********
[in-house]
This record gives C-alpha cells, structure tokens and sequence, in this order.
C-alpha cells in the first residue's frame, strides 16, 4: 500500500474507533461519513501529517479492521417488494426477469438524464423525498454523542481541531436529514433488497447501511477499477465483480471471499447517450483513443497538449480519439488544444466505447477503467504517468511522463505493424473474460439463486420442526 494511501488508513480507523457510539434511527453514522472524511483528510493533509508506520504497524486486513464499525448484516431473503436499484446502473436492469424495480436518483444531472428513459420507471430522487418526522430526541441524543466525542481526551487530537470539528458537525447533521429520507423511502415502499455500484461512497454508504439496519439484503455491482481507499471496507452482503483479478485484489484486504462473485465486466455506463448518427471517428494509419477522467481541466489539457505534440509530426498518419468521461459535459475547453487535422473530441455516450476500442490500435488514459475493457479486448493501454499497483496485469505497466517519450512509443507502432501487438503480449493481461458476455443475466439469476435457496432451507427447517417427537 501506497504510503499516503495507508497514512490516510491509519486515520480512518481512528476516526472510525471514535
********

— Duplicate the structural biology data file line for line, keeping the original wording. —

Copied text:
[in-house]
This record gives C-alpha cells, structure tokens and sequence, in this order.
C-alpha cells in the first residue's frame, strides 16, 4: 500500500474507533461519513501529517479492521417488494426477469438524464423525498454523542481541531436529514433488497447501511477499477465483480471471499447517450483513443497538449480519439488544444466505447477503467504517468511522463505493424473474460439463486420442526 494511501488508513480507523457510539434511527453514522472524511483528510493533509508506520504497524486486513464499525448484516431473503436499484446502473436492469424495480436518483444531472428513459420507471430522487418526522430526541441524543466525542481526551487530537470539528458537525447533521429520507423511502415502499455500484461512497454508504439496519439484503455491482481507499471496507452482503483479478485484489484486504462473485465486466455506463448518427471517428494509419477522467481541466489539457505534440509530426498518419468521461459535459475547453487535422473530441455516450476500442490500435488514459475493457479486448493501454499497483496485469505497466517519450512509443507502432501487438503480449493481461458476455443475466439469476435457496432451507427447517417427537 501506497504510503499516503495507508497514512490516510491509519486515520480512518481512528476516526472510525471514535